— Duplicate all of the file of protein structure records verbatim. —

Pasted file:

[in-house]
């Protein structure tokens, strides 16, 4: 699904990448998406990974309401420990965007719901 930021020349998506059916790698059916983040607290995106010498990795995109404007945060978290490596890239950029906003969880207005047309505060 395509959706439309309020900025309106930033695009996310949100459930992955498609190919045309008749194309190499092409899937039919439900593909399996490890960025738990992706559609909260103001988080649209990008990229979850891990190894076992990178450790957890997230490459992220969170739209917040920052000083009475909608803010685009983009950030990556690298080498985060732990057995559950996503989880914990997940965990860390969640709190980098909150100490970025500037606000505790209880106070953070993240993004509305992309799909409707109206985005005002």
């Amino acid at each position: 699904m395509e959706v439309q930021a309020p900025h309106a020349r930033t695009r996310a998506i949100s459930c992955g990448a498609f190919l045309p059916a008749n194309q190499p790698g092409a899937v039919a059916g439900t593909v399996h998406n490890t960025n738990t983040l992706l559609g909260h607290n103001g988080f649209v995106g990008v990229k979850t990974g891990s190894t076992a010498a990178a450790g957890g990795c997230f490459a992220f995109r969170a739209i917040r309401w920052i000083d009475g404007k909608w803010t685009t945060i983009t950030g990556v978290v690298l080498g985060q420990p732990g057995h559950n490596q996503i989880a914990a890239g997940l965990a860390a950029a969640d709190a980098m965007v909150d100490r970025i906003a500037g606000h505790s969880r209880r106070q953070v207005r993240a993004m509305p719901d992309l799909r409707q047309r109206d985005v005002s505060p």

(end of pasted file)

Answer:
[in-house]
């Protein structure tokens, strides 16, 4: 699904990448998406990974309401420990965007719901 930021020349998506059916790698059916983040607290995106010498990795995109404007945060978290490596890239950029906003969880207005047309505060 395509959706439309309020900025309106930033695009996310949100459930992955498609190919045309008749194309190499092409899937039919439900593909399996490890960025738990992706559609909260103001988080649209990008990229979850891990190894076992990178450790957890997230490459992220969170739209917040920052000083009475909608803010685009983009950030990556690298080498985060732990057995559950996503989880914990997940965990860390969640709190980098909150100490970025500037606000505790209880106070953070993240993004509305992309799909409707109206985005005002």
């Amino acid at each position: 699904m395509e959706v439309q930021a309020p900025h309106a020349r930033t695009r996310a998506i949100s459930c992955g990448a498609f190919l045309p059916a008749n194309q190499p790698g092409a899937v039919a059916g439900t593909v399996h998406n490890t960025n738990t983040l992706l559609g909260h607290n103001g988080f649209v995106g990008v990229k979850t990974g891990s190894t076992a010498a990178a450790g957890g990795c997230f490459a992220f995109r969170a739209i917040r309401w920052i000083d009475g404007k909608w803010t685009t945060i983009t950030g990556v978290v690298l080498g985060q420990p732990g057995h559950n490596q996503i989880a914990a890239g997940l965990a860390a950029a969640d709190a980098m965007v909150d100490r970025i906003a500037g606000h505790s969880r209880r106070q953070v207005r993240a993004m509305p719901d992309l799909r409707q047309r109206d985005v005002s505060p």